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PostPosted: 13 Oct 2014, 15:01 

Posts: 11
Hi all,

I coach my daughter's 4th grade co-ed team and my son's 2nd grade teams, and my coaching philosophy is to teach the kids the fundamentals so they can become better basketball players, learn to play the game right, and hopefully prepare them if they decide to play more competitively in the future.

HOWEVER, when we play our 1st games, both of our teams get CRUSHED by the other team. My daughter's team lost by at least 30 points on Saturday, where the scoreboard was turned off in the 2nd half. My son's team scored 1 basket, while the other team scored relentlessly (thankfully they don't keep score).

My questions:
1. How do you maintain focus of teaching the fundamentals while your team is getting absolutely crushed? It's difficult for the kids to even dribble, let alone get a shot off during the games? I try to teach spacing, however once the game starts, the kids seem to crowd toward the ball.

2. What message do you tell the kids after games like those? A lot of them are frustrated, and I tell them we'll work on getting better, but I can still tell their upset.

Any help at all would be greatly appreciated!


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PostPosted: 13 Oct 2014, 17:32 

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Quote:
I coach my daughter's 4th grade co-ed team and my son's 2nd grade teams, and my coaching philosophy is to teach the kids the fundamentals so they can become better basketball players, learn to play the game right, and hopefully prepare them if they decide to play more competitively in the future.
Sounds like a great philosophy to me. Make sure the parents know.

Quote:
HOWEVER, when we play our 1st games, both of our teams get CRUSHED by the other team. My daughter's team lost by at least 30 points on Saturday, where the scoreboard was turned off in the 2nd half. My son's team scored 1 basket, while the other team scored relentlessly (thankfully they don't keep score)
Don’t let the 1st game blues get you down. Many more games to go against different teams. You’ll run into teams that have played together for several seasons and others that are beginners. It takes a few games for the kids to get used to playing together and for you as a coach to see what areas need more attention.

Quote:
1. How do you maintain focus of teaching the fundamentals while your team is getting absolutely crushed? It's difficult for the kids to even dribble, let alone get a shot off during the games? I try to teach spacing, however once the game starts, the kids seem to crowd toward the ball.
Without going into a detailed diatribe about rec ball, it can be a tough gig if you aren't the team that’s been together several seasons. Especially when you’re playing against the team that’s been together several seasons.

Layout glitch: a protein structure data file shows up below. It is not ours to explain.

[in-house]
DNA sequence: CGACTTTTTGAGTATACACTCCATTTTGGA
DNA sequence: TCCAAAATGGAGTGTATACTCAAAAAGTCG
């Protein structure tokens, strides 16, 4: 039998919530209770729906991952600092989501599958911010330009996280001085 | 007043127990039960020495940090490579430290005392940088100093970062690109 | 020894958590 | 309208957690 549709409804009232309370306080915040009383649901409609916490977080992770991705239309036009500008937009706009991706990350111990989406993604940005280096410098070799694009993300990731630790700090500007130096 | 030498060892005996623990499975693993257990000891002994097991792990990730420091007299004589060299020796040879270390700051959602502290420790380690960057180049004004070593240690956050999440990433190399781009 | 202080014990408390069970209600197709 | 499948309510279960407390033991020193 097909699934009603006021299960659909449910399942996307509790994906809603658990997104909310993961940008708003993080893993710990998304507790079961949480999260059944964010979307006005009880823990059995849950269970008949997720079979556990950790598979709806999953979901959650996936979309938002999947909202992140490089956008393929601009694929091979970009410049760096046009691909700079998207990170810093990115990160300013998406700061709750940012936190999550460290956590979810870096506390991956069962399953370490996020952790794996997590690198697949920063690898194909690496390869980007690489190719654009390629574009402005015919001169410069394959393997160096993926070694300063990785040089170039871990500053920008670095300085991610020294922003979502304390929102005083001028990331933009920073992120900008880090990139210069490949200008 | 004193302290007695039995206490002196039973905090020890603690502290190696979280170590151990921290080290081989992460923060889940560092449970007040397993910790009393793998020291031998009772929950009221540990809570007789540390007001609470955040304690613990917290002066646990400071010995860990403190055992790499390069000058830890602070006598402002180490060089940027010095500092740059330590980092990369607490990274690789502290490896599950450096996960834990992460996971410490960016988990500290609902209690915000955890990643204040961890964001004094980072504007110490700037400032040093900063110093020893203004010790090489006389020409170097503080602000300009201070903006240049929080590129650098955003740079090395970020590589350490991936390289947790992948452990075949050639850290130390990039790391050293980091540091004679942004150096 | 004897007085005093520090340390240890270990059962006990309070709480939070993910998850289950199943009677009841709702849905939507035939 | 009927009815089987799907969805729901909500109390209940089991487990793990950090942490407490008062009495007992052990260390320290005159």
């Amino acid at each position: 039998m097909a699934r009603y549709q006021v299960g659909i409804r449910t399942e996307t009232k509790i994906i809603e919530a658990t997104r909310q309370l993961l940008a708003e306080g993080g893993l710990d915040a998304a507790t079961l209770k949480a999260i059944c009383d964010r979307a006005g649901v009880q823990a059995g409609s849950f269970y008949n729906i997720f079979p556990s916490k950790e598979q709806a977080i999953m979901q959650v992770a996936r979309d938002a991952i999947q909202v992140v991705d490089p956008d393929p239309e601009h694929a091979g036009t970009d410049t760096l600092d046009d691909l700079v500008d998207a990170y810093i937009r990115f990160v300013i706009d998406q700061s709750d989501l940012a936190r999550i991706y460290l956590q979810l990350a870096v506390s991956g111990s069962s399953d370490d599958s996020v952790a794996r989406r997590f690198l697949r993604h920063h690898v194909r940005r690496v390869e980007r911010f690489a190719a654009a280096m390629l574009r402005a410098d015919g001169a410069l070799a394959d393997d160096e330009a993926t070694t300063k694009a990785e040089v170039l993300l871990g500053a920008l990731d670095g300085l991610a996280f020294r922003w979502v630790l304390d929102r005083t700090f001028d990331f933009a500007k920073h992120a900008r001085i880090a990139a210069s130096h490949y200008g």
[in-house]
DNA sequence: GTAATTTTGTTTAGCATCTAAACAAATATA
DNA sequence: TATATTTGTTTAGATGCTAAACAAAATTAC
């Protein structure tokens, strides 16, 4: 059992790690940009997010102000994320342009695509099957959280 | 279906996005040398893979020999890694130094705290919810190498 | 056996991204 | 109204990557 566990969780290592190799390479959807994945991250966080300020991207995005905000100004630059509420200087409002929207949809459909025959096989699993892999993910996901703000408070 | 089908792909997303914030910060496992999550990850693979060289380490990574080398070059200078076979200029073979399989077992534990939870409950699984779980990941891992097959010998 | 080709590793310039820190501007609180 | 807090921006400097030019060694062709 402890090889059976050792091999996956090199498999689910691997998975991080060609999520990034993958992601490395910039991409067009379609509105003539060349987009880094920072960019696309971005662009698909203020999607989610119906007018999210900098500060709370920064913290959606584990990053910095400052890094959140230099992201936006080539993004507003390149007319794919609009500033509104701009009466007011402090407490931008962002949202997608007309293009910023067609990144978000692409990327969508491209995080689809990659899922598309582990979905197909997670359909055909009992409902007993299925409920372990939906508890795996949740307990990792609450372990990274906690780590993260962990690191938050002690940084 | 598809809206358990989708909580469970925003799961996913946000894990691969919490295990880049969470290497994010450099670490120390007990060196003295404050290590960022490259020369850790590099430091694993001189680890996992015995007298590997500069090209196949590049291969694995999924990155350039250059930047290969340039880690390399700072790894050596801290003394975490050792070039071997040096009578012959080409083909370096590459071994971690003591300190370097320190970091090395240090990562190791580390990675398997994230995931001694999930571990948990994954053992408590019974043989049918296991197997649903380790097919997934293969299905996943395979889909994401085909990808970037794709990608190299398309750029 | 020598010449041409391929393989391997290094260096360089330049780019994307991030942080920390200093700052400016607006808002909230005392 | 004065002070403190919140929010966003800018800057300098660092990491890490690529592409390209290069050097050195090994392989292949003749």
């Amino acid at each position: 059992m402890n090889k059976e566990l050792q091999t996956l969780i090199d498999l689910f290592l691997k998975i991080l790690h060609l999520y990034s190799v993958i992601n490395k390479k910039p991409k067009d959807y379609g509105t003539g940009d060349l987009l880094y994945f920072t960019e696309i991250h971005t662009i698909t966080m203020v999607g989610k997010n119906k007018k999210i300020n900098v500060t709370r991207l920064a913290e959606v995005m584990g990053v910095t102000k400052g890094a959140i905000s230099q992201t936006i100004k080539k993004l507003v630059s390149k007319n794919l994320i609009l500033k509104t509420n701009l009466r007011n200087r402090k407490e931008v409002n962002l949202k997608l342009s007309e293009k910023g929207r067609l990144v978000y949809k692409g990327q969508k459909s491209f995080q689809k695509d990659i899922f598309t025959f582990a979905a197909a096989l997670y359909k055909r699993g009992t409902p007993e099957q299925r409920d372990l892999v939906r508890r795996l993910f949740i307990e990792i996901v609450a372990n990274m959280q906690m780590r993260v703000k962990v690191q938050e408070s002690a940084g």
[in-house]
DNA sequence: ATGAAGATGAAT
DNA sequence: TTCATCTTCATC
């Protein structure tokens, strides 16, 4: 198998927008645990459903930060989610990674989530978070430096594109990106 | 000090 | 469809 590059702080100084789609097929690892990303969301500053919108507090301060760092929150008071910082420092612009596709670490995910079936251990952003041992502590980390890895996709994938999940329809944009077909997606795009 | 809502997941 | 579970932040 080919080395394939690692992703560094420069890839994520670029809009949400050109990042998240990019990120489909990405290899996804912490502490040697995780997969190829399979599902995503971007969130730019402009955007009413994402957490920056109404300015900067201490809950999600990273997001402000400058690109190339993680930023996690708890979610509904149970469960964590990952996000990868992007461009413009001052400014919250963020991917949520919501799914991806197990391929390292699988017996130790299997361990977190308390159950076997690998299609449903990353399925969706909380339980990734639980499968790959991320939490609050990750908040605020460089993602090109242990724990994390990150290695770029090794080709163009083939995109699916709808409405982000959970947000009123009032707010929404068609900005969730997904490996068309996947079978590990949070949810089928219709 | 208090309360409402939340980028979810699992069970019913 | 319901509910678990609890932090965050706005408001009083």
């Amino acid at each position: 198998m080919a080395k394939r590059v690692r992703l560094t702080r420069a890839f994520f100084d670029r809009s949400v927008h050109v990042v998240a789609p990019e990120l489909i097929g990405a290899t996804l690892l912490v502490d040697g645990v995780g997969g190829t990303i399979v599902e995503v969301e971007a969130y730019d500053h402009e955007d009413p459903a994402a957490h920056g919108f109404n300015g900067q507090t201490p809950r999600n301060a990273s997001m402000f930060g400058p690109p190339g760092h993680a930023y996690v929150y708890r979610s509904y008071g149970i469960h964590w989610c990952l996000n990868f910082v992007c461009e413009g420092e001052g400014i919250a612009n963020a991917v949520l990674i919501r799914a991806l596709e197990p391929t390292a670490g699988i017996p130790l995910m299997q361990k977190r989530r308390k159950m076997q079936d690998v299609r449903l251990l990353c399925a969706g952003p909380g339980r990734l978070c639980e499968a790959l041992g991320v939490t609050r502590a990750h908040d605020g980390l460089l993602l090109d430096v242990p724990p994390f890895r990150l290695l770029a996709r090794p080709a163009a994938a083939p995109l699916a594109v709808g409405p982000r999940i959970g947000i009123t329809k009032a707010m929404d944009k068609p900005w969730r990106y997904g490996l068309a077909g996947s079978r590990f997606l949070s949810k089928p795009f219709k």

You’ll have to customize things as you go along each game. If you’re playing a team that is closer to your skill level, I’m betting your kids will take more shots, etc. If you’re playing against the Kobe Bryant all-star team, focus on one skill for offense and one for defense. Take the focus off the scoreboard and put it on a specific measured skill during the game (e.g. count the number of passes on offense and number of rebounds on defense). If they achieve the predetermined number, they get what’s in the bag at the end of the game. A trip to the local Dollar Store usually does the trick on those bags of goodies.

Quote:
2. What message do you tell the kids after games like those? A lot of them are frustrated, and I tell them we'll work on getting better, but I can still tell their upset.
If you practiced a skill during those games you would focus on those results, not the scoreboard. I remember games where my 2nd graders got up to 100 passes in a game (you should see them at the 10th grade level now, they can pass). It can happen. At the 7th grade level, we were getting crushed by full court presses and 30 pt blowouts weren't uncommon. I was determined to figure that out, so we practiced our butts off (thanks Coach Sar!) on how to beat a press. It took several games to become proficient at breaking a full court press, but we figured it out.

In your current situation, I'd probably have at least one measured achievable skill each game to work on during the game. Number of passes, rebounds, hustles (e.g. getting loose balls), staying in front of their player on defense, blocking out, etc. One side benefit of this approach is you attract parents who like what you're doing and want to join/stay with your team. It worked for us.

Oh? And the most important thing? You need to get some cool team breakdown cheers before and after the game. It works a lot better if the moms and dads are involved.

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PostPosted: 13 Oct 2014, 17:34 
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Brian -

Forget about the winning and losing.... you HAVE the right philosophy.about the game for kids this age. Teach them all about fundamentals and how to play the game and have some FUN. They will take your lead regarding Ws & Ls.


I was a boys HS Varsity coach and one year we always seemed to find a way to lose....one year, I lost my two best players, 1 to grades and they other to and in injur, then my point guard to a broekn thumb.... we went 1 and 26... but we had fun. I mad e sure that they did! AND they never once quit in a game.

Good luck,